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Jerusalem – Holy City for three world religions

from 978-3-14-100790-9 from page 101 fig. 5
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Jerusalem – Holy City for three world religions
Jerusalem (Hebrew: jerushalayim, Arabic: al-Quds) is the capital of Israel with 732,000 inhabitants in 2007. However, the eastern part is claimed as the capital of a future state of Palestine by the Palestinians. Jerusalem is situated on the hills of Judea, at altitudes from 610 to 826 metres above sea level. The exposed position is underlined by its proximity to the Mediterranean Sea in the west, 68 kilometres away and the Jordan Valley at the Dead Sea (420 m above sea level NN). Jerusalem has an area of 126.4 km▓ and a population density of 5,791 inhabitants per square kilometre. Jews represent about 64 percent of the population, Muslims 32 percent and Christians, a minority of 2 percent.

Monuments and neighbourhoods
Since the 16th century, the city has been enclosed by a city wall. Built under the Ottoman ruler Sultan Suleyman, it gives this part of town, with its Jewish, Christian, Armenian and Muslim quarters, its present form. Within these walls, the sacred sites of the three monotheistic world religions lie in a confined area. The eastern part is dominated by mountains on a plateau (Arabic: ash haram sharif, the "noble sanctuary"), the golden Dome of the Rock and the Al-Aqsa Mosque, the symbols of the old town. After Mecca and Medina, it is one of the most important Islamic holy sites, as it is a traditional setting of the nocturnal rapture of the Prophet Mohammed, linked to the later tradition of his legendary journey to heaven. According to Jewish tradition, it was the location of both the first and the second temples destroyed in 70 AD by the Romans. The west wall or "Wailing Wall" of the former Jewish Temple Mount, an important place of worship for Jews, is immediately adjacent to the "ash sharif haram". The "topographic" sides of the Palestine conflict –Judaism here and Islam there-is particularly tangible in this place. Consequently, a religious narrative is superimposed on the political conflict, which refers to a country of two peoples.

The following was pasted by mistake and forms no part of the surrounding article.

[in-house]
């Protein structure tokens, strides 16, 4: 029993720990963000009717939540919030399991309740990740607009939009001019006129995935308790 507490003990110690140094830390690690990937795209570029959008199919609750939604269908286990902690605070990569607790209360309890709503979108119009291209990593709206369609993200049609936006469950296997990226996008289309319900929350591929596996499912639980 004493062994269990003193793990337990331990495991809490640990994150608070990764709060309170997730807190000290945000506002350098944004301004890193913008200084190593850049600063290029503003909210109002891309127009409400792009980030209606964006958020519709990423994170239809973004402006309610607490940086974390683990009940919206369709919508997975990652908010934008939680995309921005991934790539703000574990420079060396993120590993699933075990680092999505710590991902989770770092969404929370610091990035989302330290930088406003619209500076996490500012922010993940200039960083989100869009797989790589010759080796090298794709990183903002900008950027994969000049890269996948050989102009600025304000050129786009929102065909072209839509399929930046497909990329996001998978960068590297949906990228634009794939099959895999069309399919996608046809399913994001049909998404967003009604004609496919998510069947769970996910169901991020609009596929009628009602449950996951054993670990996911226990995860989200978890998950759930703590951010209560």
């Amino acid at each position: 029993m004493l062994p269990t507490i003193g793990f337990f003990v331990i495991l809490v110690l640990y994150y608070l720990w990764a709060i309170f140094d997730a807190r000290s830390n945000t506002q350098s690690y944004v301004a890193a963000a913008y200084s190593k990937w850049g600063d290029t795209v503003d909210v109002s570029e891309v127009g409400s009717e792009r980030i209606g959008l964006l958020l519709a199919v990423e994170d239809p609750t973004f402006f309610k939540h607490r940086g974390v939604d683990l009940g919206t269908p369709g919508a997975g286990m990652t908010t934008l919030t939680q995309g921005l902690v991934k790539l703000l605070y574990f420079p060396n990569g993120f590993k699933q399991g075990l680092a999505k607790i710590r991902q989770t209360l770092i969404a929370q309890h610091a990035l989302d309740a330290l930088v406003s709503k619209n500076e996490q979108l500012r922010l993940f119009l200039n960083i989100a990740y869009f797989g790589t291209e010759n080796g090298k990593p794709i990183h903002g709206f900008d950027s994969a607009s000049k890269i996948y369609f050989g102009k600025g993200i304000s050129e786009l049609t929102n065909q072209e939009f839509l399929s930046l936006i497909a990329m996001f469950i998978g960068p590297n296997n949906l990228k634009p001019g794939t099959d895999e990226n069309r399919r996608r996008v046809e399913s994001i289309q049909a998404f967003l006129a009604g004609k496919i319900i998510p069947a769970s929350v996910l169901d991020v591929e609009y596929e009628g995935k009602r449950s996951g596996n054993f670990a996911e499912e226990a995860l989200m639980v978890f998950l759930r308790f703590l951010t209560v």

Nearby is the Holy Sepulcher from the 4th Century. According to Christian tradition, it is the crucifixion site and grave of Jesus Christ. The Via Dolorosa leads the last Stations of the Cross to the church. There are eight gates from different eras on/at the old city wall. The Golden Gate that leads to the Temple Mount was closed under the Ottoman rule, according to Jewish tradition; it will be opened again with the second coming of the Messiah.
Other places with religious or spiritual significance are located outside the old city. According to Jewish tradition, Mount Zion in the southwest is the grave of King David and according to Christian tradition, is where the last supper of Jesus took place in the vicinity at Gethsemane in the east, the location of Jesus' arrest. The Jewish cemetery on the Mount of Olives, which was developed over the centuries at the former Temple Mount and the Muslim cemetery at the foot of the "ash sharif haram", are to be mentioned here.

Emergence of the new town
Outside the old city, in the west, there is a Jewish new town and in the east, an Arab new town, both with their own residential and business centres. The history of the Jewish new town started at the end of the 19th Century. With the rise of the Zionist movement, empowered Jews migrated to Jerusalem. Due to the increasing lack of space in the Jewish neighbourhood, a new neighbourhood had to be built outside the old city. Built from the 1870's, MeaShe'arim is still the centre of Jewish orthodoxy with prayer rooms, synagogues and yeshivas, in which life, especially on the Sabbath, is still directed by the rules of Torah and Talmud.
There are other parts of the city: in the west, Mahan Yehuda has currently one of Israel's largest open food markets and north Habucharim, a settlement from the second half of the 19th Century, consists mainly of wealthy Jews from Bukhara and Persia. In the south, Emek Refaim was originally founded by Christian Pietist from Swabia, with the nickname of "German Colony". Residential buildings, cinemas and numerous trendy cafes now characterise the face of this neighbourhood. The same applies to Rehavia, where the urban area is largely inhabited by European immigrants since 1920's. In the west, Givat Shaul and Romema close up this city belt. Situated south of there is today's government quarter/district with the Israeli parliament, the Knesset and the Museum of Israel. The buildings of the Hebrew University, was moved from Mount Scopus to this area after 1949, as it was no longer freely accessible.
The topographical situation of Jerusalem, gives the impression of a city built on several hills. After 1967, the Jewish neighbourhoods have been extended particularly to the north, south and east. With Ramat Eshkol and Givat Hamivtar emerging as purely residential areas, the complex of the former Hebrew University on Mount Scopus has also expanded.
The Arab neighbourhoods outside are in the eastern half of Jerusalem, in the Muslim Quarter of the old town. The Arab Town, with its shopping and office centre at the Salah ad-Din main street, stretches just north of the old town wall. Other major residential areas are generally connected through various service and retail industries. Topographic circumstances and political history, have also contributed to the urban development here.
A. Wittstock; ▄: C. Fleming

Keywords: border crossing checkpoint church city city centre colonisation conflict education fragmented city inner city Israel judaism mosque neighbourhood neighbourhoods occupation old town religious conflict residential area segregation synagogue the main business centre wall

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